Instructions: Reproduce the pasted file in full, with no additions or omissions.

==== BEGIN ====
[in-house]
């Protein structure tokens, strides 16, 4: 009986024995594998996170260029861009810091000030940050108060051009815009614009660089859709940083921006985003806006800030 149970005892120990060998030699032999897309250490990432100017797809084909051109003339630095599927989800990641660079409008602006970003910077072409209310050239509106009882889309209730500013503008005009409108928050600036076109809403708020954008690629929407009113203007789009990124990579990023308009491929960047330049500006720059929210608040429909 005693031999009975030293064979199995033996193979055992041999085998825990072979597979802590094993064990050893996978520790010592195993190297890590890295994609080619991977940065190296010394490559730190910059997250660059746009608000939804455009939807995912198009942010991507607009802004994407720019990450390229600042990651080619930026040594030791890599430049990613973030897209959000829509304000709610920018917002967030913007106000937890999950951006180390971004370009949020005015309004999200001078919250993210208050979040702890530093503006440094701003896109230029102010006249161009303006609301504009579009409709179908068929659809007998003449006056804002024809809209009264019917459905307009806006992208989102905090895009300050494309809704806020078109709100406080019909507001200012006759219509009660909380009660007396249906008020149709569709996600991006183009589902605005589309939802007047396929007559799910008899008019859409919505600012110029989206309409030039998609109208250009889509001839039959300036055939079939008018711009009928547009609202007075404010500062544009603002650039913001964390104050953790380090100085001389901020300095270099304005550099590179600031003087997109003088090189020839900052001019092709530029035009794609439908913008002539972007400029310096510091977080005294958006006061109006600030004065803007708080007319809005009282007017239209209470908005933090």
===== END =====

[in-house]
């Protein structure tokens, strides 16, 4: 009986024995594998996170260029861009810091000030940050108060051009815009614009660089859709940083921006985003806006800030 149970005892120990060998030699032999897309250490990432100017797809084909051109003339630095599927989800990641660079409008602006970003910077072409209310050239509106009882889309209730500013503008005009409108928050600036076109809403708020954008690629929407009113203007789009990124990579990023308009491929960047330049500006720059929210608040429909 005693031999009975030293064979199995033996193979055992041999085998825990072979597979802590094993064990050893996978520790010592195993190297890590890295994609080619991977940065190296010394490559730190910059997250660059746009608000939804455009939807995912198009942010991507607009802004994407720019990450390229600042990651080619930026040594030791890599430049990613973030897209959000829509304000709610920018917002967030913007106000937890999950951006180390971004370009949020005015309004999200001078919250993210208050979040702890530093503006440094701003896109230029102010006249161009303006609301504009579009409709179908068929659809007998003449006056804002024809809209009264019917459905307009806006992208989102905090895009300050494309809704806020078109709100406080019909507001200012006759219509009660909380009660007396249906008020149709569709996600991006183009589902605005589309939802007047396929007559799910008899008019859409919505600012110029989206309409030039998609109208250009889509001839039959300036055939079939008018711009009928547009609202007075404010500062544009603002650039913001964390104050953790380090100085001389901020300095270099304005550099590179600031003087997109003088090189020839900052001019092709530029035009794609439908913008002539972007400029310096510091977080005294958006006061109006600030004065803007708080007319809005009282007017239209209470908005933090």